The Ring Shout — an ecstatic and transcendent spiritual dance rooted in West Africa — rose historically through the South as a tool of Black resistance. Today, its cultural significance and power serve the purpose of collective healing and the expression of Black joy.
Tamara Williams’ childhood memories of Sundays at her grandmother’s rural South Carolina church — where spirited women would break into praise-filled dance — linger deep in her consciousness and nest in her soul.
“I recall the tremendous energy there,” says Williams, 37, an assistant professor of dance at the University of North Carolina Charlotte and founder of Moving Spirits Inc., a contemporary arts organization that produces arts of the African diaspora. “I saw something positive happening within their bodies, the shuffling of the feet and clapping and then, a moment of the holy ghost with this circling. When you're a child, to witness people catch the holy ghost, it's a lot. And while it can be overwhelming, it's also a very curious place. It looks scary. I saw this healing taking place and grew up curious as to what spirit and dance mean. How does spirit find its way in dance?”
Though she didn’t know it then, Williams had discovered the Ring Shout. Our country’s earliest enslaved African Americans carried this ritualized dance forward. Their practice of transcendent movement, gestures and song served as a collective outpouring of grief at the abduction from their homeland and traditions, and a commitment to maintaining their cultural roots and ancestral heritage.
As an adolescent, Williams started to study dances of the African diaspora and to research the Orichas, or divine spirits of nature. She found these traditions came from various points of the Black diaspora to the New World, such as Cuba, Trinidad, Venezuela, Brazil, Colombia and Jamaica.
More than three decades on, Williams’ pursuit continues to shape her career as a dancer, choreographer and educator.
Her discoveries reveal a centuries-old journey of purpose for the Ring Shout: from its earliest form of ancestral veneration, spiritual honor and devotion, to a tool of resistance employed by enslaved Blacks who pushed back against the forced religious beliefs and practices of white Christian slaveholders. A current renaissance of this form of cultural expression, she believes, represents collective healing and the expression of pure Black joy.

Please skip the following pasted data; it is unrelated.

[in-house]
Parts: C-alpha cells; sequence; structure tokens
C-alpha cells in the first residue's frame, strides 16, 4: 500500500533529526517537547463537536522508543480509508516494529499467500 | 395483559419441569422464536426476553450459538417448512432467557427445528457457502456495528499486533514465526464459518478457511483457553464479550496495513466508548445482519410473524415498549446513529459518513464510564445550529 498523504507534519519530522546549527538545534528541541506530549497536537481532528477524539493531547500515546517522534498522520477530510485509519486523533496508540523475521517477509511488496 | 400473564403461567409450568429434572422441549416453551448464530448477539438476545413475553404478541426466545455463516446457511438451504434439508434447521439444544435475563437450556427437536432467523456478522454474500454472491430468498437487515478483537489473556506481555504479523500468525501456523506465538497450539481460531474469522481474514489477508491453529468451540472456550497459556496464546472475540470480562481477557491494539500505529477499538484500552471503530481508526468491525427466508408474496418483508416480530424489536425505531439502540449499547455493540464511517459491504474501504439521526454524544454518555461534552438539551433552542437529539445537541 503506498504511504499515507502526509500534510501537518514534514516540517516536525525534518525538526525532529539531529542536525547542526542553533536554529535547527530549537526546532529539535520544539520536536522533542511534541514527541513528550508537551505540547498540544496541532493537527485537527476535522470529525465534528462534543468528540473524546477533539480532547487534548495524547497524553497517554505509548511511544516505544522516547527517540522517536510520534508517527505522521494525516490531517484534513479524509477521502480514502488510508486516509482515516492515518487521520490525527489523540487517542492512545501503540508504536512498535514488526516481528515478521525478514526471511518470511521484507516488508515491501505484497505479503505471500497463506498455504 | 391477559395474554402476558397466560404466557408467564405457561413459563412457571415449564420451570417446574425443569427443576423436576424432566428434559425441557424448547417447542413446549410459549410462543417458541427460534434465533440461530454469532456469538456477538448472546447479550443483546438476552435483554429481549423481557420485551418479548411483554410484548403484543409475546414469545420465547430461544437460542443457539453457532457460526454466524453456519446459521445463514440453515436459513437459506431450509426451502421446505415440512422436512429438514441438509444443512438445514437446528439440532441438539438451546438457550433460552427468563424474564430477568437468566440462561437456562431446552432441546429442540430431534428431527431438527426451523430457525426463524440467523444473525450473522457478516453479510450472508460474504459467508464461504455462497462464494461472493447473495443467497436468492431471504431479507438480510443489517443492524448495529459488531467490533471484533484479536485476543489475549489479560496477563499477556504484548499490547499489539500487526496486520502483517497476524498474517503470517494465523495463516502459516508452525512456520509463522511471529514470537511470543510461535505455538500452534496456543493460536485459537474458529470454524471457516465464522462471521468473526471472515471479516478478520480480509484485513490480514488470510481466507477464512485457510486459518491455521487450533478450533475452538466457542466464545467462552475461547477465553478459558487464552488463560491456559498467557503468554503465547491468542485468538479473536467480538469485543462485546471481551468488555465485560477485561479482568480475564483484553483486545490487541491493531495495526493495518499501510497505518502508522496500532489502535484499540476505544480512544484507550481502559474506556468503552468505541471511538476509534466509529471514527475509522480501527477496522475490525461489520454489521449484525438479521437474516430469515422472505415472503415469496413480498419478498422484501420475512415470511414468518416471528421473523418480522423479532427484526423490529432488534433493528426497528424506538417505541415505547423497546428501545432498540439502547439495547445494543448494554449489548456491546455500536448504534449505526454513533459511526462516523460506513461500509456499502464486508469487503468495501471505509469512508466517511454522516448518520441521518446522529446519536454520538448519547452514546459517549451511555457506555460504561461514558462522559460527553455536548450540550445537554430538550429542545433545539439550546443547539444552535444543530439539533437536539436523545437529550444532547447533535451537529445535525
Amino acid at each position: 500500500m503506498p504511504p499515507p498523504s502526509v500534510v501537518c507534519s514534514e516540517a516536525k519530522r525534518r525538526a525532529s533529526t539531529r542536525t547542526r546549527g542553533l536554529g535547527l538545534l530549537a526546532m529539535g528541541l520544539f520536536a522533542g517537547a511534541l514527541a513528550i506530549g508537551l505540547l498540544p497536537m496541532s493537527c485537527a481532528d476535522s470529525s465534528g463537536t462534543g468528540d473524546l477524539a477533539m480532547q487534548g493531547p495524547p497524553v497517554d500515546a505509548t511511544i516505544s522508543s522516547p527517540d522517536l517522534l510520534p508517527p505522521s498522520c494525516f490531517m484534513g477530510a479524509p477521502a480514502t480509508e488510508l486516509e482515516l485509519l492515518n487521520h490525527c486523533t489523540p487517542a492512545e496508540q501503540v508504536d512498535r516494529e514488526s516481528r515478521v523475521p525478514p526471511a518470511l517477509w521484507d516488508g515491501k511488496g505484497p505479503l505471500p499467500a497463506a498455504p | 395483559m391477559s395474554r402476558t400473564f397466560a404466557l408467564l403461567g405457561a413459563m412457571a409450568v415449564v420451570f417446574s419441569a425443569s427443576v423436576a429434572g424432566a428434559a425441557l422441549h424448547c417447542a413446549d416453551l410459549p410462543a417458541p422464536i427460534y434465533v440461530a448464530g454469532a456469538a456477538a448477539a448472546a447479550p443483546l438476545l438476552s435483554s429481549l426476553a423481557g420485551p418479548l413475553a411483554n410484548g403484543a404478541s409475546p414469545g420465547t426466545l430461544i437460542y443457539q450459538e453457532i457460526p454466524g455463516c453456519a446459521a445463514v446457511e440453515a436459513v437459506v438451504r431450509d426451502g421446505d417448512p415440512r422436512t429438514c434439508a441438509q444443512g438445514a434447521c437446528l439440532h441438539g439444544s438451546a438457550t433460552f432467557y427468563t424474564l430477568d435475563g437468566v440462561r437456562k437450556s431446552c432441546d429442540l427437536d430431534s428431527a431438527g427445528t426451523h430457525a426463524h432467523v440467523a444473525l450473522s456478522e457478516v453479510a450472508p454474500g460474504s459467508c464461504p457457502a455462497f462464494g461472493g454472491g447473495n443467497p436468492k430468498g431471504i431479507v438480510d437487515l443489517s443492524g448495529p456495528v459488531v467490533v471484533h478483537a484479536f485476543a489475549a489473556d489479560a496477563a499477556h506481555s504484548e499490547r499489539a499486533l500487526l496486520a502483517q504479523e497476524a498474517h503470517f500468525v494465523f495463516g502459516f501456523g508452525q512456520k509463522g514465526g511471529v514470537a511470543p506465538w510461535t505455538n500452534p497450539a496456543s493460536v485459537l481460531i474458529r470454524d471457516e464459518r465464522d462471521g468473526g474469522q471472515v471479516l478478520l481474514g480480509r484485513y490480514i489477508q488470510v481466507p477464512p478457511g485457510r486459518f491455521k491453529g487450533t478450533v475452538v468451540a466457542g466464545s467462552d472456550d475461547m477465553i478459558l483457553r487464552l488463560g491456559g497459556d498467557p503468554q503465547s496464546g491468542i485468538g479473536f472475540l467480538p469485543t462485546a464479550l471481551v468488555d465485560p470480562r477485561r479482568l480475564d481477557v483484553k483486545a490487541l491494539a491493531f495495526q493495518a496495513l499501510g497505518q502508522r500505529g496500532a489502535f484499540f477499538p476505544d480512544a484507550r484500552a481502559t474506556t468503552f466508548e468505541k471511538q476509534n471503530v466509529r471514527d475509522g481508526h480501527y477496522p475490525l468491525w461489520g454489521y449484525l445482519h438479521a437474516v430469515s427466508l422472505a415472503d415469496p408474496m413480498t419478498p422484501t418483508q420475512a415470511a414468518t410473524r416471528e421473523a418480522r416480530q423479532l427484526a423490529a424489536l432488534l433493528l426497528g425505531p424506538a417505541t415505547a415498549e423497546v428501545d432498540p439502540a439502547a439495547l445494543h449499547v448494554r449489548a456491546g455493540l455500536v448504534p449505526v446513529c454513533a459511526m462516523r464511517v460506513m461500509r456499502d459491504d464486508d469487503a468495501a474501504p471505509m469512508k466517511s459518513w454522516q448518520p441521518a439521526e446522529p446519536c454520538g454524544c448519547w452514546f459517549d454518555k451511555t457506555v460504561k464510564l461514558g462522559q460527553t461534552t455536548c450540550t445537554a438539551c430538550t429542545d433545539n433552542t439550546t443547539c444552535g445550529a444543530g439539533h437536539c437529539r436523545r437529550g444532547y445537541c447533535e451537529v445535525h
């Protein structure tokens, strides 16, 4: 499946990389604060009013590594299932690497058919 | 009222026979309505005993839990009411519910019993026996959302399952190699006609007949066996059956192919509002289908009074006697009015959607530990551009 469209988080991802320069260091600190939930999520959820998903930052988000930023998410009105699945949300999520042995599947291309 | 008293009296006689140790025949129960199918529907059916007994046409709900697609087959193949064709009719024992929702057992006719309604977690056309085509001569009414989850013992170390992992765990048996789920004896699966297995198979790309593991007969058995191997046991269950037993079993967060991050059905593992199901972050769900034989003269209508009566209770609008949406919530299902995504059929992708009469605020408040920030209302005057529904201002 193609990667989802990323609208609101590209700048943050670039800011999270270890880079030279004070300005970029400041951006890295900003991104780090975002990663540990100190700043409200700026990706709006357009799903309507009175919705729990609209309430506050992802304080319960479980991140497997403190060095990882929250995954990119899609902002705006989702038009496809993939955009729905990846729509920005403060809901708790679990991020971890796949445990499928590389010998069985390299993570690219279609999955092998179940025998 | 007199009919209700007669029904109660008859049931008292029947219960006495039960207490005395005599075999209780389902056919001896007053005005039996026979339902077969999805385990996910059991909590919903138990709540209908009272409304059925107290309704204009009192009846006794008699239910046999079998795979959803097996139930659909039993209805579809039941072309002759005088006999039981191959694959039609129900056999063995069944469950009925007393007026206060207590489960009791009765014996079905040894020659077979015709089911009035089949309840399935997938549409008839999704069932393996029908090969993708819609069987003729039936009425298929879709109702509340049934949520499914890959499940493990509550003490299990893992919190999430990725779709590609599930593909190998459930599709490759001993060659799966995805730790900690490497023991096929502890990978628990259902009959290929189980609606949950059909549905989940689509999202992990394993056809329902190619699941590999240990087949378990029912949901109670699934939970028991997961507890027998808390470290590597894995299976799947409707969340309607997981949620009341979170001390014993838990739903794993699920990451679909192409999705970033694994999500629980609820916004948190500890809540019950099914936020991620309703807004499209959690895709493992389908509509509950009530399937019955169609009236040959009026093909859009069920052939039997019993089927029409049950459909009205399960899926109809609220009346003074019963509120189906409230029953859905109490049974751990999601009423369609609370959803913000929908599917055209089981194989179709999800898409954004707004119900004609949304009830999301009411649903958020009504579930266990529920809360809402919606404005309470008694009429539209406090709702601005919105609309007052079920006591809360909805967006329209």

For Williams, it’s the evolution of the traditional dance and movement of the Ring Shout that holds special fascination.
“When I reflect on my own culture as an African American woman,” she says, “I started to question why the spiritual dance forms of the enslaved people in the United States were not preserved in the same way as they have been throughout the Caribbean, in Cuba, Brazil and Haiti. I learned that over the years — and through the forced indoctrination of Christianity [in America] — the Ring Shout tradition has drastically morphed and changed.”
"I invoked my great-grandmother and asked her as an ancestor what would she have done in the worst of times. And her response came through my body, and [her answer] was prayer." — Charmaine Minniefield
West African Roots
Slaves in the U.S. practiced Ring Shout to honor their dead, but the ritual came originally from West African peoples, such as the Yoruba and other ethnic tribes, where ancestral veneration is a large part of the culture and traditional practice.
“Going back to the West African connection, the deceased are buried underneath the house,” Williams says. In this tradition, there was a direct physical connection to family forebearers. “Traditional West African dances have movement that goes around in a circle with the feet shuffling on the earth to call the energy and spirit of those people who are underneath.”
Williams explains that when enslaved Africans came to this side of the waters, their ancestors weren't beneath them anymore. So, they put a cast iron pot in the center of their circle to symbolize their relations. Williams says collective rhythms and movements create so much spiritual energy that participants feel as if they are being mounted by the spirit. They are moved to come into the center of the circle to sing and clap.
“Historically, during the 1800s, plantation owners and overseers of the enslaved people became afraid and forbade these rituals,” Williams says. “This led to traditional songs evolving from native languages into hymns and Christian songs.”
As the tradition evolved from its African roots into a Christian context in America, the mounting of the ancestral spirit became the mounting of the holy ghost, though many are not aware of those origins.